- Material Recovery Facilities (MRF)
- Garden Organics Processing facilities
2. Transfer Station
Transfer stations are monumental in the waste chain. It is in these stations that waste is collected to be transported elsewhere. Many times, waste is compacted in these stations to help for better transport. Transport of the waste is done in freight containers, specific purpose vehicles and long haul machines.
Australia has around 872 transfer stations in working condition. These stations are vital, and each one has a varied level of complexity to it. The government has also launched a grassroots effort. It is done to make sure that smaller towns and villages have appropriate access to waste disposal facilities.
Landfills are integral to the waste disposal effort of the government. Around 40% of Australia’s waste is managed in landfills. The cost of disposing of waste in landfills is considerably lower than other means of waste disposal and used the maximum. Mixed waste is especially dumped in these landfills.
Every landfill varies in size depending on the location for the same. Some are small trench-based facilities that can only take up to 1000 tonnes a year. Other landfills can be well planned and extremely large that take up to 100,000 tonnes of waste a year. Statistics show that 75% of waste disposal is done in these large landfills.
Need for safe disposal of hazardous waste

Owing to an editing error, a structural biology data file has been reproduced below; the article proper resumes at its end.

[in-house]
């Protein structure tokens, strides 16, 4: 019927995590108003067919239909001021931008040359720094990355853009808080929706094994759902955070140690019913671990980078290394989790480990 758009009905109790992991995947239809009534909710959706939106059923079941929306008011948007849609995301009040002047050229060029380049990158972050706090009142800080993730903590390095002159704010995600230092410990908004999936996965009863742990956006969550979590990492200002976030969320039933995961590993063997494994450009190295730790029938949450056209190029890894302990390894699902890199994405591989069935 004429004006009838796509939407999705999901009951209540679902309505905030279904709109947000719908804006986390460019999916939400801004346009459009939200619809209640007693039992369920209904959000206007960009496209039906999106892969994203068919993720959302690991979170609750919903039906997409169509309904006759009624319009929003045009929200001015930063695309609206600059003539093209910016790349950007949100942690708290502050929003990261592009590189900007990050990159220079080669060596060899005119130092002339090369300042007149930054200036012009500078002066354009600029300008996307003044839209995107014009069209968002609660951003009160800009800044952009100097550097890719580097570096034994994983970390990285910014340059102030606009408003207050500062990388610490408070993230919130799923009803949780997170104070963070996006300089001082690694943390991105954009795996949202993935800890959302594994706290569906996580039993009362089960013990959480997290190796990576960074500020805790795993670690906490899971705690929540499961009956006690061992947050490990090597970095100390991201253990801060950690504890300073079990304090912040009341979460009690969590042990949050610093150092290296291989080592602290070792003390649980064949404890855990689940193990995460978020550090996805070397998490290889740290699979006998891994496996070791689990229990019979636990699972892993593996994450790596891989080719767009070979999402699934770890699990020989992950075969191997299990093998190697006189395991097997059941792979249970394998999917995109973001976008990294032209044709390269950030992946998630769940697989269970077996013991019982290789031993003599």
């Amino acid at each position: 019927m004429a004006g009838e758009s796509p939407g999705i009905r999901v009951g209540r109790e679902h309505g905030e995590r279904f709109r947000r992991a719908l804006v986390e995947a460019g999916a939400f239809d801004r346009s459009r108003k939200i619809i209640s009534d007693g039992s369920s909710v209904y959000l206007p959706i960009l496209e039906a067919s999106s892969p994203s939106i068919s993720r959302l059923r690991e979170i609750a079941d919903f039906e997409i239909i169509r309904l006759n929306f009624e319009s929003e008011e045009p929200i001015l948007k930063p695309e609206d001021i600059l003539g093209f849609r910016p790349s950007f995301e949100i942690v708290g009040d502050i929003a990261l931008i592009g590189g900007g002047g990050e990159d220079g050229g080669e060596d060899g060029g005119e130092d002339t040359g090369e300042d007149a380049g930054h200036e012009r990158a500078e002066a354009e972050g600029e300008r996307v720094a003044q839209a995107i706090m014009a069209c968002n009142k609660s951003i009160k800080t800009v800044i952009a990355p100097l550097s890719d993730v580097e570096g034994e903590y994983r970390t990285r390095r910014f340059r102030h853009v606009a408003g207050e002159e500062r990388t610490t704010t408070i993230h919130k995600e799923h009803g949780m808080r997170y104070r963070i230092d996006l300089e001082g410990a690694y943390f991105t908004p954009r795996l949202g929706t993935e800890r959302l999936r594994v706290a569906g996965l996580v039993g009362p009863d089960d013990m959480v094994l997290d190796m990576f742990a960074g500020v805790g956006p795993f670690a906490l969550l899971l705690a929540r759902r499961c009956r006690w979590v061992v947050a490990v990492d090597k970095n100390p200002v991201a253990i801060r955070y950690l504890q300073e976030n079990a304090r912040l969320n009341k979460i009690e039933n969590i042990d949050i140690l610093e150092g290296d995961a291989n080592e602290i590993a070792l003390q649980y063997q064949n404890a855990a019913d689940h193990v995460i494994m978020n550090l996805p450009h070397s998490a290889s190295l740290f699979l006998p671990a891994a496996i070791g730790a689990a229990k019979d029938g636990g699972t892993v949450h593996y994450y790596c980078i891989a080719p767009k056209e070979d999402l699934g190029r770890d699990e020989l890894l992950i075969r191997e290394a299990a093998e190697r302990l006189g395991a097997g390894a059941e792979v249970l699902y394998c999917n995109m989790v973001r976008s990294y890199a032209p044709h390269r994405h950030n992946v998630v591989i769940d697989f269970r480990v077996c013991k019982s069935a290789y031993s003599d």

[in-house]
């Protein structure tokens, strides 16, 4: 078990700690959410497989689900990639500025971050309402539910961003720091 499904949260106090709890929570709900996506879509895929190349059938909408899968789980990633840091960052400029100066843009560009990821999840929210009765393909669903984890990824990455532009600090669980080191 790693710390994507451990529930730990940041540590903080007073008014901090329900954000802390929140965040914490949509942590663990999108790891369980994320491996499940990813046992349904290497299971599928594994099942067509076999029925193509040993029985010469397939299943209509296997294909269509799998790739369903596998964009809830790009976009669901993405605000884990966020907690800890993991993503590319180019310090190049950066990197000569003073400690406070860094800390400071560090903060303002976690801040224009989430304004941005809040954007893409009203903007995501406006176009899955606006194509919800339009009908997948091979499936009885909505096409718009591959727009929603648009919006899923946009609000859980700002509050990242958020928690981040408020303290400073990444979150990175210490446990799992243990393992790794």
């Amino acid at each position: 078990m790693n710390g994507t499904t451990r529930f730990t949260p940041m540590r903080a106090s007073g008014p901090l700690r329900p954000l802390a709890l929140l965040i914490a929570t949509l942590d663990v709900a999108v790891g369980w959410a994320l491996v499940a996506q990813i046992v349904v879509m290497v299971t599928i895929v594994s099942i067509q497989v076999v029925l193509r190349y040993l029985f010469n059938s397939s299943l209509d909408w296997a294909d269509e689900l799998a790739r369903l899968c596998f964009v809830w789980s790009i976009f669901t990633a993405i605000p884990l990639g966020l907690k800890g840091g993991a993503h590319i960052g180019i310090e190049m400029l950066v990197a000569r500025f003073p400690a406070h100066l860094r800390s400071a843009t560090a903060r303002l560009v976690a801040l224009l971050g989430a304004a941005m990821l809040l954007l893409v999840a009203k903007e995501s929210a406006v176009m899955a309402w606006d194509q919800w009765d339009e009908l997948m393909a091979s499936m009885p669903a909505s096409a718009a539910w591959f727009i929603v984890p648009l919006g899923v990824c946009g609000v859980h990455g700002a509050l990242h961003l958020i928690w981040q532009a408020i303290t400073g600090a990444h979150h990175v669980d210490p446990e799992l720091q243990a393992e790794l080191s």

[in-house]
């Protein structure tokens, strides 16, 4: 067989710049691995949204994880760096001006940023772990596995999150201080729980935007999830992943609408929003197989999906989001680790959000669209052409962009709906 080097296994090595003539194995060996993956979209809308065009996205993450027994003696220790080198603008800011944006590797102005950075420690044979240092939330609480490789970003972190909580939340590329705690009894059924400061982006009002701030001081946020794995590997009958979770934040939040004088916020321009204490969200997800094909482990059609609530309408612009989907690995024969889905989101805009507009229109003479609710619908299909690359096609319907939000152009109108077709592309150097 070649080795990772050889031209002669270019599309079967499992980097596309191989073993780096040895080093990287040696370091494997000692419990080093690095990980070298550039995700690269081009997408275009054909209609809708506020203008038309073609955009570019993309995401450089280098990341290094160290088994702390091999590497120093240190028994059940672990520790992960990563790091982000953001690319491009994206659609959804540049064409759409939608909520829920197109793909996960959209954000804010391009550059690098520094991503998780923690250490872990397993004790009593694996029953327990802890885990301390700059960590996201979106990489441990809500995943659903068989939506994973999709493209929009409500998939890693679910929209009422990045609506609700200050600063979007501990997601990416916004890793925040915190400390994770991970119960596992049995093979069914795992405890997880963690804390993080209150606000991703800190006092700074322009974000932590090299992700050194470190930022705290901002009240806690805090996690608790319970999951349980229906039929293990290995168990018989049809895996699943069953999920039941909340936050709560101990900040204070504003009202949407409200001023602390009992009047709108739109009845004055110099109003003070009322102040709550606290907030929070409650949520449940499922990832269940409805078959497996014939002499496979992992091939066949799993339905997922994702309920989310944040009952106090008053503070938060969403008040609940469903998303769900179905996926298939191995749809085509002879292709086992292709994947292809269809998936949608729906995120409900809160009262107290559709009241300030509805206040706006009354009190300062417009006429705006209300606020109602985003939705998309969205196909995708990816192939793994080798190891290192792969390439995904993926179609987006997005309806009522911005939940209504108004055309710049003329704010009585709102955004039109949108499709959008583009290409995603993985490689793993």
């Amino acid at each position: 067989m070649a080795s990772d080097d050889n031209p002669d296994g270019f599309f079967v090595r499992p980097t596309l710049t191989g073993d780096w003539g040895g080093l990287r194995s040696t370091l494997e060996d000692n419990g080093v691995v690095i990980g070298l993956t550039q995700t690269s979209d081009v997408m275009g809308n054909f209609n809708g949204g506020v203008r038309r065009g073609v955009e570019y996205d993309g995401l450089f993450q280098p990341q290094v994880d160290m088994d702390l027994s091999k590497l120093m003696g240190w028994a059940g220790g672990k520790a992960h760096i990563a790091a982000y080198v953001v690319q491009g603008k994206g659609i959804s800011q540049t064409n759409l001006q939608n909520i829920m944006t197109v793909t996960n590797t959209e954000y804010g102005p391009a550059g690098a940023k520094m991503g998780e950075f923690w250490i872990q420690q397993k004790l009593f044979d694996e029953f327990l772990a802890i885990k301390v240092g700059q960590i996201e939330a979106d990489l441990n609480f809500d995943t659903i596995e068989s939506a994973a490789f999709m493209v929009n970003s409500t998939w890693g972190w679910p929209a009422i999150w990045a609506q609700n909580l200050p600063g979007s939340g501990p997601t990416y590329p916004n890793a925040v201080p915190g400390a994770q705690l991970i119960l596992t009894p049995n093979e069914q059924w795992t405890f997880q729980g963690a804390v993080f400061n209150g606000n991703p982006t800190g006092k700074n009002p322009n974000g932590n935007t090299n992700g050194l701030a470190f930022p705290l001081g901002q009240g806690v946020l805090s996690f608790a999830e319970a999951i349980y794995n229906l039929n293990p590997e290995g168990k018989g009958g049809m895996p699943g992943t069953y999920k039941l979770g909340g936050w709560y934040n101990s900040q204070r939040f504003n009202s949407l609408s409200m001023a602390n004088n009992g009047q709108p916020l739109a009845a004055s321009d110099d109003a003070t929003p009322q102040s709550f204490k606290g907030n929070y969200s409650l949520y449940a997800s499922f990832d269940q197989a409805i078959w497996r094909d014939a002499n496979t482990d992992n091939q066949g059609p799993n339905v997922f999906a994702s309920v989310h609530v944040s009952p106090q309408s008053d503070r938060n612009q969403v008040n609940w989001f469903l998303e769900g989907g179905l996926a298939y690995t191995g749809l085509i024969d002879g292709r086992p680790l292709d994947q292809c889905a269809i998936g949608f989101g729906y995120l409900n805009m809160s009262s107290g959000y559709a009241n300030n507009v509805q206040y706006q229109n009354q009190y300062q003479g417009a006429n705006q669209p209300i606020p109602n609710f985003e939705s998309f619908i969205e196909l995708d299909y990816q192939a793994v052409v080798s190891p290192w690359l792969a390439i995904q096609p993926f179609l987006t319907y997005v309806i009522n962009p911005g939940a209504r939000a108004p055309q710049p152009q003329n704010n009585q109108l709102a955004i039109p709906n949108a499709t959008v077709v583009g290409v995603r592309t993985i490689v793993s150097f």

If you look around you, you will find at least ten things that will be considered hazardous waste. Big companies, like manufacturing industries and construction practices, generate most of the dangerous waste in Australia.
If hazardous waste enters the solid waste stream, it can contaminate over 40 million tonnes of waste. Between 2018 and 2019, Australia generated over eight million tonnes of hazardous waste. Out of which only 24% was sent for recycling, and a whopping 58% was dumped in the landfills. That’s approximately 4.6 million tonnes of hazardous waste just dumped.
By being responsible citizens, we can effectively control the waste dumping in landfills and do proper recycling.
What happens when you don’t dispose of hazardous waste properly
If you have hazardous waste at home, store it separately. If you mix the dangerous waste with regular trash, it will go down your sink, gutters, and soil. It will enter our plants and end up in our food chain from the ground, which can be extremely dangerous.
Scary. Here are some potentially dangerous things that can happen if you don’t dispose of hazardous waste properly. If you: